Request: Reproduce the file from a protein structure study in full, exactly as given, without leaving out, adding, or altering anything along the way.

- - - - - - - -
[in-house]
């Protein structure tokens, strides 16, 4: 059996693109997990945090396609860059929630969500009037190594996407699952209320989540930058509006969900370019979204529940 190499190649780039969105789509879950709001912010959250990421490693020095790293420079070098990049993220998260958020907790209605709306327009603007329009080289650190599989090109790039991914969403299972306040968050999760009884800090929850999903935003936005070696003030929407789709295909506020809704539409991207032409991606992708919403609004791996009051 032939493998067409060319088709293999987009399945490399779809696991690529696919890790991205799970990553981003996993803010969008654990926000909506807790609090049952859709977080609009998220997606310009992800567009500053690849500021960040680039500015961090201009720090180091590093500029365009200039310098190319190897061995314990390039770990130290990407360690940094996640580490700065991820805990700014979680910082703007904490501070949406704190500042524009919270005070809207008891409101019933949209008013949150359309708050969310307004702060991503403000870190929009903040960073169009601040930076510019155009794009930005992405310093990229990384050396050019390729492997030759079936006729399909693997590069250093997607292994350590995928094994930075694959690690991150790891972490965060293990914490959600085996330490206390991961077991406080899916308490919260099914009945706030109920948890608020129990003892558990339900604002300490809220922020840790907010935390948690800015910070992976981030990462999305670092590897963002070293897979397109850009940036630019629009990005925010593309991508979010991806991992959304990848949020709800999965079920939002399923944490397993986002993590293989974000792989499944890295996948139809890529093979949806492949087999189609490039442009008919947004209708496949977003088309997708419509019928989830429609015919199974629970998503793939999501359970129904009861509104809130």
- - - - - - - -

[in-house]
């Protein structure tokens, strides 16, 4: 059996693109997990945090396609860059929630969500009037190594996407699952209320989540930058509006969900370019979204529940 190499190649780039969105789509879950709001912010959250990421490693020095790293420079070098990049993220998260958020907790209605709306327009603007329009080289650190599989090109790039991914969403299972306040968050999760009884800090929850999903935003936005070696003030929407789709295909506020809704539409991207032409991606992708919403609004791996009051 032939493998067409060319088709293999987009399945490399779809696991690529696919890790991205799970990553981003996993803010969008654990926000909506807790609090049952859709977080609009998220997606310009992800567009500053690849500021960040680039500015961090201009720090180091590093500029365009200039310098190319190897061995314990390039770990130290990407360690940094996640580490700065991820805990700014979680910082703007904490501070949406704190500042524009919270005070809207008891409101019933949209008013949150359309708050969310307004702060991503403000870190929009903040960073169009601040930076510019155009794009930005992405310093990229990384050396050019390729492997030759079936006729399909693997590069250093997607292994350590995928094994930075694959690690991150790891972490965060293990914490959600085996330490206390991961077991406080899916308490919260099914009945706030109920948890608020129990003892558990339900604002300490809220922020840790907010935390948690800015910070992976981030990462999305670092590897963002070293897979397109850009940036630019629009990005925010593309991508979010991806991992959304990848949020709800999965079920939002399923944490397993986002993590293989974000792989499944890295996948139809890529093979949806492949087999189609490039442009008919947004209708496949977003088309997708419509019928989830429609015919199974629970998503793939999501359970129904009861509104809130």